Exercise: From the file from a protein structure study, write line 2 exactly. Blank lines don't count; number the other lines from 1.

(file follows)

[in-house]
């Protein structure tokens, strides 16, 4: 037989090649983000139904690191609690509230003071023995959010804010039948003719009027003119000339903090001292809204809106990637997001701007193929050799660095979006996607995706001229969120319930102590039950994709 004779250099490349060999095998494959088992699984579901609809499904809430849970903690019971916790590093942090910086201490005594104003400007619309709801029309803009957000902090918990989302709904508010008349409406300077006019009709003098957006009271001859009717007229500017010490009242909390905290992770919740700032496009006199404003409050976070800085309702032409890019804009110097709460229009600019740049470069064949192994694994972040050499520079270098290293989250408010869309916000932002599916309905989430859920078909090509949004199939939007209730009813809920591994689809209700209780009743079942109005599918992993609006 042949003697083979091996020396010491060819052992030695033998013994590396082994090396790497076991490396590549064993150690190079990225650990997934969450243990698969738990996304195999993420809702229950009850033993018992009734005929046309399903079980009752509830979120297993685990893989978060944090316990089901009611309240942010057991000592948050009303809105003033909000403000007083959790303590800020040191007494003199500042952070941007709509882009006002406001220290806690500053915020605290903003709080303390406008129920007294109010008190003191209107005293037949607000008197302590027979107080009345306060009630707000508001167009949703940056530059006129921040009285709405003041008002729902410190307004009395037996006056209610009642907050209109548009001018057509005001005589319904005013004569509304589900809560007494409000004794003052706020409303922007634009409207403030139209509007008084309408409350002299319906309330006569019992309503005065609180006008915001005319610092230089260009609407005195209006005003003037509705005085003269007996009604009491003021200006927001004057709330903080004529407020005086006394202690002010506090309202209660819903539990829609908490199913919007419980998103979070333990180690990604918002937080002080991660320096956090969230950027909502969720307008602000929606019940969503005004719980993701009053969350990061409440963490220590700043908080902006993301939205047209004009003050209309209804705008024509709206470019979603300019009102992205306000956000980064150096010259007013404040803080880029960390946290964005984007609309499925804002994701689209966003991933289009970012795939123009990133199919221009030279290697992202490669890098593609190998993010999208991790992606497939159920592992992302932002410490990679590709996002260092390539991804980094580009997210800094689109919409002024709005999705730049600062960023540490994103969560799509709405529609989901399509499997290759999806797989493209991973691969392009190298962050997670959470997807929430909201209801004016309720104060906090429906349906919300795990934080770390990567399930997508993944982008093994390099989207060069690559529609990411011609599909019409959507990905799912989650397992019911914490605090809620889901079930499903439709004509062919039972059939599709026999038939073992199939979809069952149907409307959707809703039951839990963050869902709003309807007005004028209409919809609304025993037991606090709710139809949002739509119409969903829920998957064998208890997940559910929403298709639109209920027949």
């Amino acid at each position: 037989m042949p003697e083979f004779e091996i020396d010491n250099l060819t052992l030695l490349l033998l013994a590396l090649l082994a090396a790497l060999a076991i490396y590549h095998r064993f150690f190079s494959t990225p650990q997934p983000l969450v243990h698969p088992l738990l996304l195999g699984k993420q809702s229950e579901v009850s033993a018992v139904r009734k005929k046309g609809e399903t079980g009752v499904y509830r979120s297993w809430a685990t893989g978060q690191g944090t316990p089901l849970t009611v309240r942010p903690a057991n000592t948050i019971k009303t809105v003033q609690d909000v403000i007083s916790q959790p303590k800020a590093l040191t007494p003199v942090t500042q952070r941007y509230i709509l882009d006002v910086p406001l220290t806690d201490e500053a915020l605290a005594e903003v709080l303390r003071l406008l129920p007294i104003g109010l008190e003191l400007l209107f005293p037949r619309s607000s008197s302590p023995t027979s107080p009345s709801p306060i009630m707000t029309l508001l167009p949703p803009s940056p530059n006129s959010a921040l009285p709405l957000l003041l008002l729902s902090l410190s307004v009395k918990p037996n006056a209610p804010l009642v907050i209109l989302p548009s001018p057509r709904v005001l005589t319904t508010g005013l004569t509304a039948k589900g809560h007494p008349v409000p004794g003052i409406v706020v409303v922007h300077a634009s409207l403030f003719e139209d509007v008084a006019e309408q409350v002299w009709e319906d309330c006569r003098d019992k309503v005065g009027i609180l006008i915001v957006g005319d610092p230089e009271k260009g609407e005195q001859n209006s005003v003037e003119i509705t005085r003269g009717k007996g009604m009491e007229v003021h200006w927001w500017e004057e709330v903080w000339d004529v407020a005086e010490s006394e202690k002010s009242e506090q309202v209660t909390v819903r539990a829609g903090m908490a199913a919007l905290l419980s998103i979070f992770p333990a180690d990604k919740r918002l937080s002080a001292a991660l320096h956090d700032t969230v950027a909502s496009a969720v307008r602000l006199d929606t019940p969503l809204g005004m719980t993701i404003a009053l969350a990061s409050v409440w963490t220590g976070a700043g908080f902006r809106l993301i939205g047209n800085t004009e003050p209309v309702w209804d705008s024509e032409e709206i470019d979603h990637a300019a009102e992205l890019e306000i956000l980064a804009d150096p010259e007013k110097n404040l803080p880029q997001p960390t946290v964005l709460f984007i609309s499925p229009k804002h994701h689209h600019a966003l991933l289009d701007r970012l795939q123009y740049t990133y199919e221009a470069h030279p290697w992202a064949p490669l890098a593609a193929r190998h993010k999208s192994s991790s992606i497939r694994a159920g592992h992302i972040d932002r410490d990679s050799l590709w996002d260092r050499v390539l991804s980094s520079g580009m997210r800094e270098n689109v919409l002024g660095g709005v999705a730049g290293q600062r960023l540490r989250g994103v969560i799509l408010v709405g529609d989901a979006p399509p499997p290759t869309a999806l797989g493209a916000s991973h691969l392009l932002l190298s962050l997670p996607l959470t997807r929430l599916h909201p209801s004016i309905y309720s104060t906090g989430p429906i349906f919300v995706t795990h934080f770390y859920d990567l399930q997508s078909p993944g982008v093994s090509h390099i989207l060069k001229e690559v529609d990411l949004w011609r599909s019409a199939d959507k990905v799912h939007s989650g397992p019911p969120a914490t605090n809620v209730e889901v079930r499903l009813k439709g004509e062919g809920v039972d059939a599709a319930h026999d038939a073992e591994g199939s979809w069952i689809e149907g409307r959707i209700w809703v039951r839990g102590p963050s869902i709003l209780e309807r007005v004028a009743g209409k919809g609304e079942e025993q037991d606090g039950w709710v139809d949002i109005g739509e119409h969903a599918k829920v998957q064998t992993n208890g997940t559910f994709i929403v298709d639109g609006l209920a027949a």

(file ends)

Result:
């Protein structure tokens, strides 16, 4: 037989090649983000139904690191609690509230003071023995959010804010039948003719009027003119000339903090001292809204809106990637997001701007193929050799660095979006996607995706001229969120319930102590039950994709 004779250099490349060999095998494959088992699984579901609809499904809430849970903690019971916790590093942090910086201490005594104003400007619309709801029309803009957000902090918990989302709904508010008349409406300077006019009709003098957006009271001859009717007229500017010490009242909390905290992770919740700032496009006199404003409050976070800085309702032409890019804009110097709460229009600019740049470069064949192994694994972040050499520079270098290293989250408010869309916000932002599916309905989430859920078909090509949004199939939007209730009813809920591994689809209700209780009743079942109005599918992993609006 042949003697083979091996020396010491060819052992030695033998013994590396082994090396790497076991490396590549064993150690190079990225650990997934969450243990698969738990996304195999993420809702229950009850033993018992009734005929046309399903079980009752509830979120297993685990893989978060944090316990089901009611309240942010057991000592948050009303809105003033909000403000007083959790303590800020040191007494003199500042952070941007709509882009006002406001220290806690500053915020605290903003709080303390406008129920007294109010008190003191209107005293037949607000008197302590027979107080009345306060009630707000508001167009949703940056530059006129921040009285709405003041008002729902410190307004009395037996006056209610009642907050209109548009001018057509005001005589319904005013004569509304589900809560007494409000004794003052706020409303922007634009409207403030139209509007008084309408409350002299319906309330006569019992309503005065609180006008915001005319610092230089260009609407005195209006005003003037509705005085003269007996009604009491003021200006927001004057709330903080004529407020005086006394202690002010506090309202209660819903539990829609908490199913919007419980998103979070333990180690990604918002937080002080991660320096956090969230950027909502969720307008602000929606019940969503005004719980993701009053969350990061409440963490220590700043908080902006993301939205047209004009003050209309209804705008024509709206470019979603300019009102992205306000956000980064150096010259007013404040803080880029960390946290964005984007609309499925804002994701689209966003991933289009970012795939123009990133199919221009030279290697992202490669890098593609190998993010999208991790992606497939159920592992992302932002410490990679590709996002260092390539991804980094580009997210800094689109919409002024709005999705730049600062960023540490994103969560799509709405529609989901399509499997290759999806797989493209991973691969392009190298962050997670959470997807929430909201209801004016309720104060906090429906349906919300795990934080770390990567399930997508993944982008093994390099989207060069690559529609990411011609599909019409959507990905799912989650397992019911914490605090809620889901079930499903439709004509062919039972059939599709026999038939073992199939979809069952149907409307959707809703039951839990963050869902709003309807007005004028209409919809609304025993037991606090709710139809949002739509119409969903829920998957064998208890997940559910929403298709639109209920027949």